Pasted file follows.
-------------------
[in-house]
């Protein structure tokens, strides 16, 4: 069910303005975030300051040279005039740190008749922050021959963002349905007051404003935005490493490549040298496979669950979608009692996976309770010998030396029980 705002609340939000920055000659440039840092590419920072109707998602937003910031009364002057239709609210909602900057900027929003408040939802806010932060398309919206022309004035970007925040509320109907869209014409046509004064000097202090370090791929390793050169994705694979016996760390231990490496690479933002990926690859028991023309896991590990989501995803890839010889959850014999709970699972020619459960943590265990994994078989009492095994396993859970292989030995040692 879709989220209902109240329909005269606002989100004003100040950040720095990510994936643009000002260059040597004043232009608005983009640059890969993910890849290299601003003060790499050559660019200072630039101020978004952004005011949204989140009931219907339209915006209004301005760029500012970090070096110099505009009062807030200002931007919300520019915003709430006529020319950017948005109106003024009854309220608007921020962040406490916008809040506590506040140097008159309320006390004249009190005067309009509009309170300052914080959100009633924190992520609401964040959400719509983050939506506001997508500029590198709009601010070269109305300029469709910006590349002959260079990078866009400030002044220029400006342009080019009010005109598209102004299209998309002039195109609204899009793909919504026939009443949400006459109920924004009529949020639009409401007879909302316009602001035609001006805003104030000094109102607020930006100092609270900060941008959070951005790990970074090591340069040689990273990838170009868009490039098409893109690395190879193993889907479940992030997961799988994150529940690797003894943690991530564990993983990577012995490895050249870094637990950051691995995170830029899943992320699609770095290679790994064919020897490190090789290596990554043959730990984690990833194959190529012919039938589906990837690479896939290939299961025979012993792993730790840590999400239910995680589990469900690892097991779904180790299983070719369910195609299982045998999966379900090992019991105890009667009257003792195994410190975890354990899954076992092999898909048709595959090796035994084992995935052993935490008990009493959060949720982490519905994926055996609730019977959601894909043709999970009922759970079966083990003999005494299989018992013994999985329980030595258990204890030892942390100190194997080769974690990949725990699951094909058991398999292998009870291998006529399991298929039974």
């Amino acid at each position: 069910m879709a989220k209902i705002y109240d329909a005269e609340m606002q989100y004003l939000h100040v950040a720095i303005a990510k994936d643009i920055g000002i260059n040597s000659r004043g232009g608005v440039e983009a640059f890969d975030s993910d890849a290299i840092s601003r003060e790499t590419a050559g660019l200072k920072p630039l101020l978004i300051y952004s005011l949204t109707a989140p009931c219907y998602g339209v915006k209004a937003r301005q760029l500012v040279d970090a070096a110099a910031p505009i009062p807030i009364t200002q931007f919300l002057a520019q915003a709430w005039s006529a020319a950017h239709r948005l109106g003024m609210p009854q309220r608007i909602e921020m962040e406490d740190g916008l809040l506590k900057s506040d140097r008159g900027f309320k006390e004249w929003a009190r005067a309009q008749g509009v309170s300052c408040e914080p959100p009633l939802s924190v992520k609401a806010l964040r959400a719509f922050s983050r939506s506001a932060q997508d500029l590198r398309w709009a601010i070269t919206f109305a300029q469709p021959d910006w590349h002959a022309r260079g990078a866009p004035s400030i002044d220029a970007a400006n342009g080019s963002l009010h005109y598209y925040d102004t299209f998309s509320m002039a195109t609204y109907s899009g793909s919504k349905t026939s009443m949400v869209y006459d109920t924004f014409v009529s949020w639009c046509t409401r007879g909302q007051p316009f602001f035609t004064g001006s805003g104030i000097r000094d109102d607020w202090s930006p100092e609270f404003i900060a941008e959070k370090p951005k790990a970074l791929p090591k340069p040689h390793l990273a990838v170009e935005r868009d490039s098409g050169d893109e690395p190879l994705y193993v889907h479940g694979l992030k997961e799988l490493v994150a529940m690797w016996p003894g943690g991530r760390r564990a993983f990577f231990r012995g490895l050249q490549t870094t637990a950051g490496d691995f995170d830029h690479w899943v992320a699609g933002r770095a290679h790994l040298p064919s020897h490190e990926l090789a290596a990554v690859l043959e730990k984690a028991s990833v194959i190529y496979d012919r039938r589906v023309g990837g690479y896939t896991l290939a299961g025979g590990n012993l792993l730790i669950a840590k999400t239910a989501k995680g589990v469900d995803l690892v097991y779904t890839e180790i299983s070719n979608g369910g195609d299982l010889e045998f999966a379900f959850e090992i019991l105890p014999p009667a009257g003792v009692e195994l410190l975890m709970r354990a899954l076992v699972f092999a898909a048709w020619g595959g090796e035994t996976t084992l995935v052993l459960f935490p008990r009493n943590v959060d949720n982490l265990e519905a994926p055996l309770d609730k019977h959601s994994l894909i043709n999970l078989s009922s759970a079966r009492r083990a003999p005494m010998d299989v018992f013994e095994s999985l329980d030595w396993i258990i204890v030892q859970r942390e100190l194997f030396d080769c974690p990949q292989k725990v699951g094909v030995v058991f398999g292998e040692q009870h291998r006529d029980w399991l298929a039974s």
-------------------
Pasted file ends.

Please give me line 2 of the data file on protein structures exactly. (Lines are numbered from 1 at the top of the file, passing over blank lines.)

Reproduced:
């Protein structure tokens, strides 16, 4: 069910303005975030300051040279005039740190008749922050021959963002349905007051404003935005490493490549040298496979669950979608009692996976309770010998030396029980 705002609340939000920055000659440039840092590419920072109707998602937003910031009364002057239709609210909602900057900027929003408040939802806010932060398309919206022309004035970007925040509320109907869209014409046509004064000097202090370090791929390793050169994705694979016996760390231990490496690479933002990926690859028991023309896991590990989501995803890839010889959850014999709970699972020619459960943590265990994994078989009492095994396993859970292989030995040692 879709989220209902109240329909005269606002989100004003100040950040720095990510994936643009000002260059040597004043232009608005983009640059890969993910890849290299601003003060790499050559660019200072630039101020978004952004005011949204989140009931219907339209915006209004301005760029500012970090070096110099505009009062807030200002931007919300520019915003709430006529020319950017948005109106003024009854309220608007921020962040406490916008809040506590506040140097008159309320006390004249009190005067309009509009309170300052914080959100009633924190992520609401964040959400719509983050939506506001997508500029590198709009601010070269109305300029469709910006590349002959260079990078866009400030002044220029400006342009080019009010005109598209102004299209998309002039195109609204899009793909919504026939009443949400006459109920924004009529949020639009409401007879909302316009602001035609001006805003104030000094109102607020930006100092609270900060941008959070951005790990970074090591340069040689990273990838170009868009490039098409893109690395190879193993889907479940992030997961799988994150529940690797003894943690991530564990993983990577012995490895050249870094637990950051691995995170830029899943992320699609770095290679790994064919020897490190090789290596990554043959730990984690990833194959190529012919039938589906990837690479896939290939299961025979012993792993730790840590999400239910995680589990469900690892097991779904180790299983070719369910195609299982045998999966379900090992019991105890009667009257003792195994410190975890354990899954076992092999898909048709595959090796035994084992995935052993935490008990009493959060949720982490519905994926055996609730019977959601894909043709999970009922759970079966083990003999005494299989018992013994999985329980030595258990204890030892942390100190194997080769974690990949725990699951094909058991398999292998009870291998006529399991298929039974």